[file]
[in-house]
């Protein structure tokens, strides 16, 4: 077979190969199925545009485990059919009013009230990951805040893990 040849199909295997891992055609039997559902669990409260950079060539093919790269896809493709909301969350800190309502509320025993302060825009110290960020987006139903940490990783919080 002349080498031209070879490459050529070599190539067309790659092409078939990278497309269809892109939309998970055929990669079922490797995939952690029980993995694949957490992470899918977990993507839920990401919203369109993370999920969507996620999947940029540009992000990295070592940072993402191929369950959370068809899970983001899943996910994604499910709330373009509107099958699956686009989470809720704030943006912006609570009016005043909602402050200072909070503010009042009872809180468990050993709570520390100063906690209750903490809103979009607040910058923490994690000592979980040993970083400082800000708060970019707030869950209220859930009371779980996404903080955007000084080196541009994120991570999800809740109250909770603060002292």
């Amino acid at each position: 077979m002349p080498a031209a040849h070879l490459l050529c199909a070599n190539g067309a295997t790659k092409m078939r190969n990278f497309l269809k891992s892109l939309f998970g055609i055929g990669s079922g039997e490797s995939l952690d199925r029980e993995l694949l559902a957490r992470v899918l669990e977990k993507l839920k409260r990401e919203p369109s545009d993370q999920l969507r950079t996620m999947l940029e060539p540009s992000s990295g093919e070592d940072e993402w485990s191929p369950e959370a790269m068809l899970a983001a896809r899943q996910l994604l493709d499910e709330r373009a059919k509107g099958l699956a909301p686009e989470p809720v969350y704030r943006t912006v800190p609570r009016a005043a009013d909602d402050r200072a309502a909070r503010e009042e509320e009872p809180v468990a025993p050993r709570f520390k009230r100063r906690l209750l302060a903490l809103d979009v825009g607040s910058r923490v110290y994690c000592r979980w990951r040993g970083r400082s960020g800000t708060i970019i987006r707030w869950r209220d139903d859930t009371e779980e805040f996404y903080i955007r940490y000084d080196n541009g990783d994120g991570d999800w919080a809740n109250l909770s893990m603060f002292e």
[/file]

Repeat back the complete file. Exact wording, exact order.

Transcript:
[in-house]
């Protein structure tokens, strides 16, 4: 077979190969199925545009485990059919009013009230990951805040893990 040849199909295997891992055609039997559902669990409260950079060539093919790269896809493709909301969350800190309502509320025993302060825009110290960020987006139903940490990783919080 002349080498031209070879490459050529070599190539067309790659092409078939990278497309269809892109939309998970055929990669079922490797995939952690029980993995694949957490992470899918977990993507839920990401919203369109993370999920969507996620999947940029540009992000990295070592940072993402191929369950959370068809899970983001899943996910994604499910709330373009509107099958699956686009989470809720704030943006912006609570009016005043909602402050200072909070503010009042009872809180468990050993709570520390100063906690209750903490809103979009607040910058923490994690000592979980040993970083400082800000708060970019707030869950209220859930009371779980996404903080955007000084080196541009994120991570999800809740109250909770603060002292």
């Amino acid at each position: 077979m002349p080498a031209a040849h070879l490459l050529c199909a070599n190539g067309a295997t790659k092409m078939r190969n990278f497309l269809k891992s892109l939309f998970g055609i055929g990669s079922g039997e490797s995939l952690d199925r029980e993995l694949l559902a957490r992470v899918l669990e977990k993507l839920k409260r990401e919203p369109s545009d993370q999920l969507r950079t996620m999947l940029e060539p540009s992000s990295g093919e070592d940072e993402w485990s191929p369950e959370a790269m068809l899970a983001a896809r899943q996910l994604l493709d499910e709330r373009a059919k509107g099958l699956a909301p686009e989470p809720v969350y704030r943006t912006v800190p609570r009016a005043a009013d909602d402050r200072a309502a909070r503010e009042e509320e009872p809180v468990a025993p050993r709570f520390k009230r100063r906690l209750l302060a903490l809103d979009v825009g607040s910058r923490v110290y994690c000592r979980w990951r040993g970083r400082s960020g800000t708060i970019i987006r707030w869950r209220d139903d859930t009371e779980e805040f996404y903080i955007r940490y000084d080196n541009g990783d994120g991570d999800w919080a809740n109250l909770s893990m603060f002292e």